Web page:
A video of the public flogging of a teenage girl in the north-western Swat Valley sparked such outrage that some commentators see it as a prime mover behind a Pakistani Army operation against the Taleban.

On the other hand, some Islamists have used YouTube to generate sympathy for Mumtaz Qadri, the bodyguard killer of Punjab governor Salman Taseer, raising serious public doubts about the virtue of this social media.

And so, to Twitter: Sohaib Athar’s historic Abbottabad tweeting aside, Twitter is notorious throughout the region as a battleground for trolls of rival political parties.

In one such attack last June, supporters of Imran Khan targeted respected lawyer and human rights activist Asma Jehangir with hate messages and ridicule after she spoke out against their party.

So why have social media been ineffective in bringing about social change?

Pakistan's media environment is a major reason. Private media outlets are feisty, and even confrontational, towards the government, in contrast to Arab Spring countries where the traditional media were stifled.

Low penetration is certainly another reason for the relatively slight impact of social media. A report by the think-tank the Norwegian Peace-Building Resource Centre puts Pakistani internet users at 20 to 30 million, or 11 to 17% of the population.

“Pakistan's internet penetration rate exceeds that of some of its South Asian neighbours, yet [it] lags well behind those of Arab Spring nations such as Tunisia (36%) and Egypt (26%),” the report says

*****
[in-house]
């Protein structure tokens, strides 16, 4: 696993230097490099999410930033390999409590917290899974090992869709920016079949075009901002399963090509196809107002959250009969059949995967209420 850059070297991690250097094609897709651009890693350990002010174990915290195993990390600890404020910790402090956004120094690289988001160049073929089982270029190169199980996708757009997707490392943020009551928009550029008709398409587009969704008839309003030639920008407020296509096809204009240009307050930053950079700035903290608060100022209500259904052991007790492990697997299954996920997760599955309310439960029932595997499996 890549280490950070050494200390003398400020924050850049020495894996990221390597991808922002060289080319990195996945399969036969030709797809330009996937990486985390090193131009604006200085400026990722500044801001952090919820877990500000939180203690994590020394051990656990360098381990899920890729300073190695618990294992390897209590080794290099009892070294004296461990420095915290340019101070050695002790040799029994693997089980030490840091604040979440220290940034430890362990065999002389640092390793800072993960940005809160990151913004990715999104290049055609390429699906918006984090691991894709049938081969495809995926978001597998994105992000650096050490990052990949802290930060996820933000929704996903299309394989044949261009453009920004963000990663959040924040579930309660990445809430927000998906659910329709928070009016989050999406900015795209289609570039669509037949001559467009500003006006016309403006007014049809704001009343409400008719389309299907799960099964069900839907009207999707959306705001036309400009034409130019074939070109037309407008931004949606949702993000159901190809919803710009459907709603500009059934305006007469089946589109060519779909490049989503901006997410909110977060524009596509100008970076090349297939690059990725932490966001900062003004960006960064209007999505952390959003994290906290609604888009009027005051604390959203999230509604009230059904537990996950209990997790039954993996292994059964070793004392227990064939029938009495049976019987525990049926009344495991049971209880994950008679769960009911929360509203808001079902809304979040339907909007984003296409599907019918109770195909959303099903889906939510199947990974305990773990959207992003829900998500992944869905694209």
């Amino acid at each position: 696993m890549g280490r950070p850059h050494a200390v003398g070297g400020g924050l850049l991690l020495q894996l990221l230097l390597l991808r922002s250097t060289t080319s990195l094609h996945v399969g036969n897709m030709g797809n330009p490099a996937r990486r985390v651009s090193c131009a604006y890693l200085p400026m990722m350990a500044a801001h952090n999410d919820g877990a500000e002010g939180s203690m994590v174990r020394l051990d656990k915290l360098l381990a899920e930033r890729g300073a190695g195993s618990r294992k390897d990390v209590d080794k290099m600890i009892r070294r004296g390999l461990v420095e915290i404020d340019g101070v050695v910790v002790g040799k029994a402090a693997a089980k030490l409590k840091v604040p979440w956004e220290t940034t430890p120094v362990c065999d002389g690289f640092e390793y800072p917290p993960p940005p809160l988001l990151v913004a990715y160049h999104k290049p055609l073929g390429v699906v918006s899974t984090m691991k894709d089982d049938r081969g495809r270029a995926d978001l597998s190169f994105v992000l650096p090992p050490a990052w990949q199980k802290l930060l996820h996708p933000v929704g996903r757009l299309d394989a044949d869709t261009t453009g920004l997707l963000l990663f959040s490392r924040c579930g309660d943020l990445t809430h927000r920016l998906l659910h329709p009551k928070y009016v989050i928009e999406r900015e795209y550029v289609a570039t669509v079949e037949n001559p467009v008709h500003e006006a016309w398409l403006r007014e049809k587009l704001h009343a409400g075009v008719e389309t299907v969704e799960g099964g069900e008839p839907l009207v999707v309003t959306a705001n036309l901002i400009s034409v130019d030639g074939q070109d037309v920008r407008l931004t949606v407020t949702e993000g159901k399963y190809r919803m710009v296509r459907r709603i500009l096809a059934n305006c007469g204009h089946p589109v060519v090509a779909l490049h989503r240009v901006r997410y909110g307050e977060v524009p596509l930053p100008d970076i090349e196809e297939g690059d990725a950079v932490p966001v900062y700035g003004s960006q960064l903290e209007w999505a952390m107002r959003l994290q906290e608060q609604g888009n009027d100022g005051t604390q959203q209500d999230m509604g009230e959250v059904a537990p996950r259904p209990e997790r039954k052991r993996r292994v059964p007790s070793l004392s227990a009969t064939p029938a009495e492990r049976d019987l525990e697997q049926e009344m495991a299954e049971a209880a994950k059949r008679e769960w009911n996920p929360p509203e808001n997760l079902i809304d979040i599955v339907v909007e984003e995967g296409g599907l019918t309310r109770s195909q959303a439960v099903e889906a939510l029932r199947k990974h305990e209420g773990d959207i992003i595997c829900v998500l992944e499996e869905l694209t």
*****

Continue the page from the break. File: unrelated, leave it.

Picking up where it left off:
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  • rate this

    Comment number 1.

    I have to agree, some of the critical factors that stimulated the Arab Spring just aren't present to that extent in Pakistan - freedom of the press in particular in Pakistan is nowhere near as bad as it was in Egypt and Tunisia for example.

  • rate this

    Comment number 2.

    Sajid, I agree with your analysis. If you compare the social media stats in your article with trends in the Middle East (e.g. see http://newsgame.co.uk/82/media-evolution-middle-east/ - the growth stats and the penetration is already quite staggering in the region), the likes of Facebook and Twitter lag far behind in terms of achieving real social influence in Pakistan.

    For me, the factor of attitude is the key one in bringing about change through the social media medium. In Pakistan social media seems to be used more for pranks rather than the distribution of news. The trend in the Middle East on the other hand is more towards treating social media as a source of citizen journalism.

  • rate this

    Comment number 3.

    @Sizwe M - I believe you're right about the attitudes. From Sajid's article it looks like YouTube, Facebook and Twitter are used as a channel for mud-slinging rather than broadcasting news which is quite different from the Middle East - even the BBC acknowledged that the "Arab Spring" reporting was significantly enriched by user generated content in the region: http://www.bbc.co.uk/blogs/theeditors/2012/06/user_generated_content_and_ara.html


  • rate this

    Comment number 4.

    Social media often highlight stories that traditional media are unable or unwilling to cover, but activists are not in the same position to usher in political change as their peers in the 'Arab Spring' countries, for instance. It’s a complicated picture, for a variety of reasons.

    Media Monitoring